“As any good gardener knows, to promote healthy growth, in addition to fertilizing and watering, you also must prune and weed. “That is a metaphor Jack Welch used often in describing the performance-ranking process he introduced to cull chronic underperformers at General Electric.
To engage employees, competitive organizations create a sense of belonging where openness is encouraged to foster employee empowerment.
After significant success until in the mid-90s, Marriot Hotels – one of the most successful corporations in the world – shifted its focus to people as a high performance ingredient. This was due to customers assessing Marriot’s service primarily on the basis of the impression created by its staff. Hence, in order to sustain its position as employer/provider of choice, the group embarked on conducting surveys to learn what motivated and challenged employees.
Other methods included training, industry internship programs and giving employees a feel of ownership over their work areas.
This enabled Marriot to redefine the nature of competition and maintain its standing in the hospitality industry.
Global management-consulting firm McKinsey & Co. is an example of a company that truly values its employees. Although formal training plays an important role, the most critical development tools are intensive individual feedback and coaching.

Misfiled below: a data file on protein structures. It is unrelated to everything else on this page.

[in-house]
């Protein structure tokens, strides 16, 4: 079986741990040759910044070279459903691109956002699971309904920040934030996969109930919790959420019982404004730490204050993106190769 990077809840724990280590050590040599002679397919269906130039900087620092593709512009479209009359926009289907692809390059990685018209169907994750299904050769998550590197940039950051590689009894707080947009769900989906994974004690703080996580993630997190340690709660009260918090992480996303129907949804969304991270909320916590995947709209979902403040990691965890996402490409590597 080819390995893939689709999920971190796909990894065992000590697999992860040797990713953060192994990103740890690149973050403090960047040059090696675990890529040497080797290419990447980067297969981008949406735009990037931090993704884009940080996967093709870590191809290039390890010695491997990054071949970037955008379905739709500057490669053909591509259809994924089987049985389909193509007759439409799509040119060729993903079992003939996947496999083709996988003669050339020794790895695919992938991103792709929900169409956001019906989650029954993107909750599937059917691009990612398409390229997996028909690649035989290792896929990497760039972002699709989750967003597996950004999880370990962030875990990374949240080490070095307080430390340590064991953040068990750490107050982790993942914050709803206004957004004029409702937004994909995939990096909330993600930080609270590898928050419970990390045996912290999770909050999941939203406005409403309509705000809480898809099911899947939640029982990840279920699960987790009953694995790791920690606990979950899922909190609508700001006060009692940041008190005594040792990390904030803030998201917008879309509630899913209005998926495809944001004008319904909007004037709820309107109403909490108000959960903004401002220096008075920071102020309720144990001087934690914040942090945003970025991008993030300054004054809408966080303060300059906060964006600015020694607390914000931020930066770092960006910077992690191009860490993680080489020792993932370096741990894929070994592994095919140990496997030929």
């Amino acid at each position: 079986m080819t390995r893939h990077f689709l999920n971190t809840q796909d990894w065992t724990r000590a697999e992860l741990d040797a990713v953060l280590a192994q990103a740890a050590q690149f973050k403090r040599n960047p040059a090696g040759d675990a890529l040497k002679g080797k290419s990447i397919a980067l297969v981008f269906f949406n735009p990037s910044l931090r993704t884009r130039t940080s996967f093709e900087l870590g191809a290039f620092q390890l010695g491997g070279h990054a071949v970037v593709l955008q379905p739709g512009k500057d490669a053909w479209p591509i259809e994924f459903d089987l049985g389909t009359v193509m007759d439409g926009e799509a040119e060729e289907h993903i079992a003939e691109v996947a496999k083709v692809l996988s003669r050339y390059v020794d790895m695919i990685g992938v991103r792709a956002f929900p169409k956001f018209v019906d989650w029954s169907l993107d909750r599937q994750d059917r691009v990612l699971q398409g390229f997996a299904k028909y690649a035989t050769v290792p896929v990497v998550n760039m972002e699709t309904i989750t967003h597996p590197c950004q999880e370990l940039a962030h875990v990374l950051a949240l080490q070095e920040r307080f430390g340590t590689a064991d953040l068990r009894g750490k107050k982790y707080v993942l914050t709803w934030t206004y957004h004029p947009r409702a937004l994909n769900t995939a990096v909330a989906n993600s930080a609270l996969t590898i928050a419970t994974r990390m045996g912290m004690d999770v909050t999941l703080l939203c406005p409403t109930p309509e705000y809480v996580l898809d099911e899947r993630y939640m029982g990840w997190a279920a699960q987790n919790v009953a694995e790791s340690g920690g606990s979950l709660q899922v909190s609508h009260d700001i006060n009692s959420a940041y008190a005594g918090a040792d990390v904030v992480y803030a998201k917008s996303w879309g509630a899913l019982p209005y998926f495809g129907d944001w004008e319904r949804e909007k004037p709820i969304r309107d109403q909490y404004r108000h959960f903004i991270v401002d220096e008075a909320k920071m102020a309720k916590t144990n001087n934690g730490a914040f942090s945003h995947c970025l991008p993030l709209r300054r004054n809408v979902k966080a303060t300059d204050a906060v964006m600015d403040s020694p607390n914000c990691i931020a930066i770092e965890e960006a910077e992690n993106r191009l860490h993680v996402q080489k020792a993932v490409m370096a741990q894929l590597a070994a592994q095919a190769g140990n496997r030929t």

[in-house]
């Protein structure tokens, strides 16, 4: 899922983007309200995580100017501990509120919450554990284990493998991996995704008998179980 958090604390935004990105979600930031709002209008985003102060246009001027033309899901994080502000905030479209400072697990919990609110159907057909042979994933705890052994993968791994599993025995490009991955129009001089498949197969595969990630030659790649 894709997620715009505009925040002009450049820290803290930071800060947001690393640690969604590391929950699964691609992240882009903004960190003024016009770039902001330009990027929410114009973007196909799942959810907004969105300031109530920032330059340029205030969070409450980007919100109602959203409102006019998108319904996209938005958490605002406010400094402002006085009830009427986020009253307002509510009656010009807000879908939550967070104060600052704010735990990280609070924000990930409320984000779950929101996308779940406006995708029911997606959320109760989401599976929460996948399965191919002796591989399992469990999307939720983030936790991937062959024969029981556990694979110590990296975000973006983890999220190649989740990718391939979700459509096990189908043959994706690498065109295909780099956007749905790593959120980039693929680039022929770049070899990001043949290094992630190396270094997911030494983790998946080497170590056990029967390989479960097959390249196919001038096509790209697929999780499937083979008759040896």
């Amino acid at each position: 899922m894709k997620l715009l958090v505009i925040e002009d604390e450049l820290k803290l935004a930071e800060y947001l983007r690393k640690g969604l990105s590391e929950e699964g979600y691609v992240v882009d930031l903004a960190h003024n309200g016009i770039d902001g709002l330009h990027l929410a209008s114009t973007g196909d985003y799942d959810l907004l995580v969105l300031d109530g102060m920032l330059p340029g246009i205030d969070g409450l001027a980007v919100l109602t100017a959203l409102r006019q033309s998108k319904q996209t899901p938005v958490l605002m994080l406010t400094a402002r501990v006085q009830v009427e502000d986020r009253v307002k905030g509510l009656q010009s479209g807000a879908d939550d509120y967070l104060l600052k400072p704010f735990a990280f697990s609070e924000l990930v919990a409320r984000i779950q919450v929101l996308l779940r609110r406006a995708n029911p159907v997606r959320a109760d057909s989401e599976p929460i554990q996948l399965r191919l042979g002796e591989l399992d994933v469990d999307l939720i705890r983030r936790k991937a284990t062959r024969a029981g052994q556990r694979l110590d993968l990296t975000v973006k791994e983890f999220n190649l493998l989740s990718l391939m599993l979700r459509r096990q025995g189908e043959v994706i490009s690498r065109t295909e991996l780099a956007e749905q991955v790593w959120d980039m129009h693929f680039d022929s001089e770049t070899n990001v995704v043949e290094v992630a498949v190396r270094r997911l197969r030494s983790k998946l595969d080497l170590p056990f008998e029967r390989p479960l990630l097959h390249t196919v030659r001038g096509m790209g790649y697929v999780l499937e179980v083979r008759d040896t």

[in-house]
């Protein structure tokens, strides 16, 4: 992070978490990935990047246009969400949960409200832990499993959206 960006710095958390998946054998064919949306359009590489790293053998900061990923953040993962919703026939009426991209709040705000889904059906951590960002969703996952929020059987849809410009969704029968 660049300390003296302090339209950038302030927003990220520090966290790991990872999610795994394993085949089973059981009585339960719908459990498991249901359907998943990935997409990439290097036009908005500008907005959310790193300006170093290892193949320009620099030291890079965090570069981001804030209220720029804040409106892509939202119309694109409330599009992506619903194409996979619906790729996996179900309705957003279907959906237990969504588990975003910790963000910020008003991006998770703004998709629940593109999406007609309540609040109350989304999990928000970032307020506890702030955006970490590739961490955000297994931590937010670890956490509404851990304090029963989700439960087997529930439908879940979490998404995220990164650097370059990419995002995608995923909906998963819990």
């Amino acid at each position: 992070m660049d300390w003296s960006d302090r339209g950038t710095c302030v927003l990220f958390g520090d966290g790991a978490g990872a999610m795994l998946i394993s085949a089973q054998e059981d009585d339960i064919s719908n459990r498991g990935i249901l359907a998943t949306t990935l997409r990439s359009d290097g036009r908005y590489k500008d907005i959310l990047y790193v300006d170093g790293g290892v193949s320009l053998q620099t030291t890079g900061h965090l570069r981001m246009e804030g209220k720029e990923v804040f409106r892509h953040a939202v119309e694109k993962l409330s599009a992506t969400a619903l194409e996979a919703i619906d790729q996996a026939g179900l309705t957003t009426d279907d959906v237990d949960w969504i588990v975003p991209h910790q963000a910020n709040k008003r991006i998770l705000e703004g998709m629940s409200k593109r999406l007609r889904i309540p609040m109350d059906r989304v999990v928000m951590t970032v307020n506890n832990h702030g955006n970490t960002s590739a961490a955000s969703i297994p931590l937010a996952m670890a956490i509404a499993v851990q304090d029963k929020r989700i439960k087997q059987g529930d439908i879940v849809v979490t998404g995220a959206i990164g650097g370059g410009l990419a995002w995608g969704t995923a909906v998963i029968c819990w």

Customers are crucial to business. But what kind of customer approaches is most effective for high performance? High performance organizations tend to be more attuned to the current and future needs of their customers.
To compete successfully, Marriot management committed itself to ignite a burning sense of responsibility within each employee. This was attributed to the organization understanding that different customers have different needs; some customers add more to the bottom-line than others. Such organizations create different types of processes to manage different categories of customers and adapt shifts in the market that require them to change their treatment of customers.
High performance is linked to “customer information as the most important factor related to understanding customers or developing new products and services.”